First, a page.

verb (used with object)
to take or receive (property, a right, a title, etc.) by succession or will, as an heir: to inherit the family business.
to receive as if by succession from predecessors: the problems the new government inherited from its predecessors.
to receive (a genetic character) by the transmission of hereditary factors.
to succeed (a person) as heir.
to receive as one's portion; come into possession of: to inherit his brother's old clothes.
verb (used without object)
to take or receive property or the like by virtue of being heir to it.
to receive qualities, powers, duties, etc., as by inheritance (followed by from ).
to have succession as heir.

1275–1325; Middle English en(h)erit(i)en < Middle French enheriter < Late Latin inhērēditāre to make heir. See in-3, hereditary

half-inherited, adjective
noninherited, adjective
preinherit, verb (used with object)
quasi-inherited, adjective
reinherit, verb
uninherited, adjective Unabridged
Based on the Random House Dictionary, © Random House, Inc. 2014.
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World English Dictionary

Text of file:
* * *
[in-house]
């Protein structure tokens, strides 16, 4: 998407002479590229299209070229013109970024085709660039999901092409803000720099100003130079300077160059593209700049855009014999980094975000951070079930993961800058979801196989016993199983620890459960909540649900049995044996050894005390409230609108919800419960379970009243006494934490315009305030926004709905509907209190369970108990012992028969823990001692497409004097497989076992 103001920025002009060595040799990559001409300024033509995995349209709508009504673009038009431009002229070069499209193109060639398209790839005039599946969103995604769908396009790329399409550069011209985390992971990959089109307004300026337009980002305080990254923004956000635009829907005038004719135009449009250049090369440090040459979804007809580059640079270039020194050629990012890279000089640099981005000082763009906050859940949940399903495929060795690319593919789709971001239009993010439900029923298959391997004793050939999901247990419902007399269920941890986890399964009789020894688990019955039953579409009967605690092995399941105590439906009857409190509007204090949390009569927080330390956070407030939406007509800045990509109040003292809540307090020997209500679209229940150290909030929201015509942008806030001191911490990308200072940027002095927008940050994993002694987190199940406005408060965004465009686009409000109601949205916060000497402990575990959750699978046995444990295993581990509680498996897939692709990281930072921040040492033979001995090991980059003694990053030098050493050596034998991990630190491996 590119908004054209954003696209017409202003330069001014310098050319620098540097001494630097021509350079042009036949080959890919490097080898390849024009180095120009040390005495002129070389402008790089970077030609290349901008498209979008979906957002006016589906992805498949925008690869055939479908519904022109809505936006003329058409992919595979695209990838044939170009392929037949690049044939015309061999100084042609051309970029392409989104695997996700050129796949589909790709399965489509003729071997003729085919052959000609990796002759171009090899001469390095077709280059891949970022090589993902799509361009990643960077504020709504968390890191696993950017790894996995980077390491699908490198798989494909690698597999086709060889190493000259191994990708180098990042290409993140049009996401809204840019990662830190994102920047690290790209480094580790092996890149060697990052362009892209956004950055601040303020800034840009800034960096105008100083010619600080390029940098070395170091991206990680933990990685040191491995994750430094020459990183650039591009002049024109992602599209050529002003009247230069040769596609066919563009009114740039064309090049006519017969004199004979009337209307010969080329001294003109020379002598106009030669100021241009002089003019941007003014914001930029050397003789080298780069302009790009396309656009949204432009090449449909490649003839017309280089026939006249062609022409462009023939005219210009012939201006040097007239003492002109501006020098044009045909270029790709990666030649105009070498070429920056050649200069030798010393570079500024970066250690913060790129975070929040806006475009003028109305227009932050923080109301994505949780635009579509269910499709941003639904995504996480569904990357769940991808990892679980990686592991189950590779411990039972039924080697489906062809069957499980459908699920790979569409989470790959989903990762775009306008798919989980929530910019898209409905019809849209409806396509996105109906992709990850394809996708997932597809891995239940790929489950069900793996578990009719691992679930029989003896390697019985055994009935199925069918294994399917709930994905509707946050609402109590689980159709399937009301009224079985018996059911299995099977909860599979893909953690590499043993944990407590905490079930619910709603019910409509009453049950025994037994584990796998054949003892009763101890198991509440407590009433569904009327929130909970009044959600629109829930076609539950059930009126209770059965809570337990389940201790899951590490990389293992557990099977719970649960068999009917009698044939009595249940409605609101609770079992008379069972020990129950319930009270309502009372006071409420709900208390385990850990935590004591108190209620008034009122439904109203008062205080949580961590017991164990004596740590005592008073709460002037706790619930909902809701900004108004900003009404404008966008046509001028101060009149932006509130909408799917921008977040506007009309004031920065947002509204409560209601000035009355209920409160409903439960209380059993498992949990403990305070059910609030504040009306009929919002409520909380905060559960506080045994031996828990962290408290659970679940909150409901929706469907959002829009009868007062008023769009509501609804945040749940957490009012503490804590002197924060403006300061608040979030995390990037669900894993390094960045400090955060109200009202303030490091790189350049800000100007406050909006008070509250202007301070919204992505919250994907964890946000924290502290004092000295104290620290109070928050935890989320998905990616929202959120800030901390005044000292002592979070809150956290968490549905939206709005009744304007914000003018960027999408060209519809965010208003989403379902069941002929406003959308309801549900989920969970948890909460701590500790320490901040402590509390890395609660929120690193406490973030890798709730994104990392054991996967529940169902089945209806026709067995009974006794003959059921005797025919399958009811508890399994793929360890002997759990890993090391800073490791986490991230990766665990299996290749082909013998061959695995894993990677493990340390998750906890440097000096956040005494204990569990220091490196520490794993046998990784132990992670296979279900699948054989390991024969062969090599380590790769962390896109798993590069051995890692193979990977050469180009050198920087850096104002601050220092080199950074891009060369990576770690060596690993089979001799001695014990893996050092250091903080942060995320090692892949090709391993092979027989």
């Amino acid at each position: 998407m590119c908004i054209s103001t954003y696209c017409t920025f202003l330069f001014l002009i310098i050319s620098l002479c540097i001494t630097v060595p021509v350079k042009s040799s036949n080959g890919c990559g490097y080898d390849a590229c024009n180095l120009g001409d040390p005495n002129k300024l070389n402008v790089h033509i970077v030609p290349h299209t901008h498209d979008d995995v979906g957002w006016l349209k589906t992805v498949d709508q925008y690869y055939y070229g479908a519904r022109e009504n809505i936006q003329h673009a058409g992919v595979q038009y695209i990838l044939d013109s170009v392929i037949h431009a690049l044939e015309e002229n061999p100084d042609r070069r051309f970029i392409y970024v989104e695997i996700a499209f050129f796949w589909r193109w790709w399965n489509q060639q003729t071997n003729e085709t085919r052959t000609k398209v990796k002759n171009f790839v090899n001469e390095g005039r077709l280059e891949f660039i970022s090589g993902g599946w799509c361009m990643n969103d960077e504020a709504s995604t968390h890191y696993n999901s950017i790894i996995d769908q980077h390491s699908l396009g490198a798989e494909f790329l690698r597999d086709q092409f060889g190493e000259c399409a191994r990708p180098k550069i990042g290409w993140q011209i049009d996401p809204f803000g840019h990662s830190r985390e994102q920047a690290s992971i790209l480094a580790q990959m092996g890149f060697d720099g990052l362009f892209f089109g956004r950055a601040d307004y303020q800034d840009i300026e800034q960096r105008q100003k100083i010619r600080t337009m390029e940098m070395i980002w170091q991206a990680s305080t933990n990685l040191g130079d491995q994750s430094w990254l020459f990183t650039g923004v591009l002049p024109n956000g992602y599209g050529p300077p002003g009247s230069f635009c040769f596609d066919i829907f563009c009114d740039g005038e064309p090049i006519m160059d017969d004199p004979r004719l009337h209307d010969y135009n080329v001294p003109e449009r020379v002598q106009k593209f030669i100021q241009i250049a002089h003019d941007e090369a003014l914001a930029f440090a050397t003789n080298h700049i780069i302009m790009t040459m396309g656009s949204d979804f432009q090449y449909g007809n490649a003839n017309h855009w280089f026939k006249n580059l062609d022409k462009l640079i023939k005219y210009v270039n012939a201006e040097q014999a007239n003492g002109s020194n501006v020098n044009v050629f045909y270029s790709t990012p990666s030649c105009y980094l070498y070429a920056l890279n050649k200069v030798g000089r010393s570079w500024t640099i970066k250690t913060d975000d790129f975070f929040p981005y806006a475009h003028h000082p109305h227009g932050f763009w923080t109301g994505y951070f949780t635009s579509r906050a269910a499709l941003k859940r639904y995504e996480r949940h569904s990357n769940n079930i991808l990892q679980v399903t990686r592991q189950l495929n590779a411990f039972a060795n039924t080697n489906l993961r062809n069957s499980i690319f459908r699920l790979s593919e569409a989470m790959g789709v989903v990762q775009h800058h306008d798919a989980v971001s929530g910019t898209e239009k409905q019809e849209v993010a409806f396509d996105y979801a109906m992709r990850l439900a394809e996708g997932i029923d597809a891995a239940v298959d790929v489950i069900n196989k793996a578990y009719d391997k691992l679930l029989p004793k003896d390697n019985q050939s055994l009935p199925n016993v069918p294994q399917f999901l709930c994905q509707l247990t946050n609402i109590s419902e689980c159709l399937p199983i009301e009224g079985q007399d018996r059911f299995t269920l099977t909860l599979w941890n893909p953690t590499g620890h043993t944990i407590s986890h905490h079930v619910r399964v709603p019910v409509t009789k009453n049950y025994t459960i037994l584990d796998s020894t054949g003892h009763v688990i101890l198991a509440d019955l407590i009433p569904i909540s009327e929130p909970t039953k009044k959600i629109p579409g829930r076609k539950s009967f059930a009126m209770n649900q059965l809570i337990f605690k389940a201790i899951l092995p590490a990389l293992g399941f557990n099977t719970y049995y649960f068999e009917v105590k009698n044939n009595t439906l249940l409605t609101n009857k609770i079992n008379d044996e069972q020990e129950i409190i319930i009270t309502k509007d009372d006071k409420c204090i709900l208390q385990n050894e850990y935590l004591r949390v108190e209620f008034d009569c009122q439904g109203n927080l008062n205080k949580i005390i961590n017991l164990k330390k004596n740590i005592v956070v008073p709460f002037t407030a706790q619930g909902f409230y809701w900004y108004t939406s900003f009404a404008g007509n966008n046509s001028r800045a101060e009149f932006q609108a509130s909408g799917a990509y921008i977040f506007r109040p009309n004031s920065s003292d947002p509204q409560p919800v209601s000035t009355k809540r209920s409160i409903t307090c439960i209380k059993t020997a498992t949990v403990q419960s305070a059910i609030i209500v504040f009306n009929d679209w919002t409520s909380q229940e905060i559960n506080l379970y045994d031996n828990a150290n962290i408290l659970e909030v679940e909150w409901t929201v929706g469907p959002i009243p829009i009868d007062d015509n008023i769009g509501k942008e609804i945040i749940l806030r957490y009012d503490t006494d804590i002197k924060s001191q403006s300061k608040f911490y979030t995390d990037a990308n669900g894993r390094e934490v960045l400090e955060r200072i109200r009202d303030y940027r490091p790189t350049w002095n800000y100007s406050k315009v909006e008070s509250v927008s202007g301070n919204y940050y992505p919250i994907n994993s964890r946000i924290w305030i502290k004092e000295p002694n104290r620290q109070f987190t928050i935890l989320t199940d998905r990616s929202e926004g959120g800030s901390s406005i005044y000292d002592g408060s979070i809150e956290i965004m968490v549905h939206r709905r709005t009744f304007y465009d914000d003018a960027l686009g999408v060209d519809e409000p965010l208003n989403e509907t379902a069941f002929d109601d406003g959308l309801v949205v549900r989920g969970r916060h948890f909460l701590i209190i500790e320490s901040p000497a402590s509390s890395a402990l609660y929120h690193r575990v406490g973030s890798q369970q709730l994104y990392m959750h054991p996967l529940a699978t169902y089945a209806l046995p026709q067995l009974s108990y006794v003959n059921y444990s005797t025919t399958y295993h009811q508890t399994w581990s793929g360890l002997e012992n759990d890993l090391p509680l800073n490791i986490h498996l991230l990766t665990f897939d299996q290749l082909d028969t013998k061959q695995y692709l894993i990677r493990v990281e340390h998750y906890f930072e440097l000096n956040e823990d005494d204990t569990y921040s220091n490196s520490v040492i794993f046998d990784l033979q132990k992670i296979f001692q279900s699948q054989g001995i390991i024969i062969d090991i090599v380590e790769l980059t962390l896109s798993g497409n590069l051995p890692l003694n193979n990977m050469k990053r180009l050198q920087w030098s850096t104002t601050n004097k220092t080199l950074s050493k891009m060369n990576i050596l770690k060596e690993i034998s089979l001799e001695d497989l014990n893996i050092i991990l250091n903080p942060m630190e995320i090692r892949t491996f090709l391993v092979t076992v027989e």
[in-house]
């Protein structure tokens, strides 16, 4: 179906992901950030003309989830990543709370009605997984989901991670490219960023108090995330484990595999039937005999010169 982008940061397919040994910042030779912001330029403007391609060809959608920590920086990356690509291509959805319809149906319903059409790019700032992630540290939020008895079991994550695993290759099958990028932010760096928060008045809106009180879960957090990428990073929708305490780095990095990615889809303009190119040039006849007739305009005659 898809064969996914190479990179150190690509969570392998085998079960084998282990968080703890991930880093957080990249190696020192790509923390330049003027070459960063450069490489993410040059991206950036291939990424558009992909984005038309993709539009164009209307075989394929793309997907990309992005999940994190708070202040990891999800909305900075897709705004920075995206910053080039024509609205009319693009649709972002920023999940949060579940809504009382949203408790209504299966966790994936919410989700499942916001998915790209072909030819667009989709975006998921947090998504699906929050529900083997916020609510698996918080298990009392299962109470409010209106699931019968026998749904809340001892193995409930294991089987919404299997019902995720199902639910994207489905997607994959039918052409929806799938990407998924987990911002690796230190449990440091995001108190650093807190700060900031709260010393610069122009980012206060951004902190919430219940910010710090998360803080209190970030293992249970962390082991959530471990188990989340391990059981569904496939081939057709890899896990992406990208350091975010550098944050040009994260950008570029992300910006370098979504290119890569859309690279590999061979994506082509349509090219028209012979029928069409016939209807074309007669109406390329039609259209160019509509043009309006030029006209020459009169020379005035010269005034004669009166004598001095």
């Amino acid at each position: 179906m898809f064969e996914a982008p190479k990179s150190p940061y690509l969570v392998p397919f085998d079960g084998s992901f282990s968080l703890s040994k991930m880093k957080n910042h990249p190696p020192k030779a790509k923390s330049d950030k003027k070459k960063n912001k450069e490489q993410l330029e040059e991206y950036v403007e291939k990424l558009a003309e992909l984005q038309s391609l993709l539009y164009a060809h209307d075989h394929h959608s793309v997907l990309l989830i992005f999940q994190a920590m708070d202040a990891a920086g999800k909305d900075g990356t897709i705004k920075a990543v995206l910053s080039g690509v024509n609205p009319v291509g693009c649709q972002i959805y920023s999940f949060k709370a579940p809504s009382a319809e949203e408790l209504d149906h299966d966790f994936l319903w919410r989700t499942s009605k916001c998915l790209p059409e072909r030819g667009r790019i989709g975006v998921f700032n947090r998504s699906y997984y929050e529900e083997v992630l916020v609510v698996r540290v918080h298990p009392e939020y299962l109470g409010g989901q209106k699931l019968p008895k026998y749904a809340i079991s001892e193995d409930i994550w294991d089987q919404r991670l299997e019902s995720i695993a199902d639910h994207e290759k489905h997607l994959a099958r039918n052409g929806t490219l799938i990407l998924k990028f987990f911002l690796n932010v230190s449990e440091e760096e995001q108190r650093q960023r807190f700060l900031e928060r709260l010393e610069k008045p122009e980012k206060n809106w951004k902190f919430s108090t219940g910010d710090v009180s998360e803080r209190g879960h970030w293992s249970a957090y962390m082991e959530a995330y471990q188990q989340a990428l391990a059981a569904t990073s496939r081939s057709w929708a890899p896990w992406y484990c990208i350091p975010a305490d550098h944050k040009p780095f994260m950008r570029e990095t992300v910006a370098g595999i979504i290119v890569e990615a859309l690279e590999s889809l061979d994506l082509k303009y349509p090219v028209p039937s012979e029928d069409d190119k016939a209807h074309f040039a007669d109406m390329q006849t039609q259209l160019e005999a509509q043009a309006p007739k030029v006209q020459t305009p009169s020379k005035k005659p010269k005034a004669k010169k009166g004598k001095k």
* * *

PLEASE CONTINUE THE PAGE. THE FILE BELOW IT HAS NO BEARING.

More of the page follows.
inherit (ɪnˈhɛrɪt)
vb , -its, -iting, -ited
1.  to receive (property, a right, title, etc) by succession or under a will
2.  (intr) to succeed as heir
3.  (tr) to possess (a characteristic) through genetic transmission
4.  (tr) to receive (a position, attitude, property, etc) from a predecessor
[C14: from Old French enheriter, from Late Latin inhērēditāre to appoint an heir, from Latin hērēsheir]
fem n
fem n

Collins English Dictionary - Complete & Unabridged 10th Edition
2009 © William Collins Sons & Co. Ltd. 1979, 1986 © HarperCollins
Publishers 1998, 2000, 2003, 2005, 2006, 2007, 2009
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Word Origin & History

c.1300, "to make (someone) an heir," from O.Fr. enheriter "make heir, appoint as heir," from L.L. inhereditare "to appoint as heir," from L. in- "in" + hereditare "to inherit," from heres (gen. heredis) "heir." Sense of "receive inheritance" arose mid-14c.; original sense is retained in disinherit.
Online Etymology Dictionary, © 2010 Douglas Harper
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American Heritage
Medical Dictionary

inherit in·her·it (ĭn-hěr'ĭt)
v. in·her·it·ed, in·her·it·ing, in·her·its
To receive a trait from one's parents by genetic transmission.

The American Heritage® Stedman's Medical Dictionary
Copyright © 2002, 2001, 1995 by Houghton Mifflin Company. Published by Houghton Mifflin Company.
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Example sentences
Equally, if you inherit less wealth from your parents you will be forced to
  work for your living.
Armed with information, students can become good stewards of the world they
  will inherit.
If you do it wrong, you inherit that problem forever.
If you eat a genetically modified strain of cauliflower, you won't inherit its
  gene for frost resistance.
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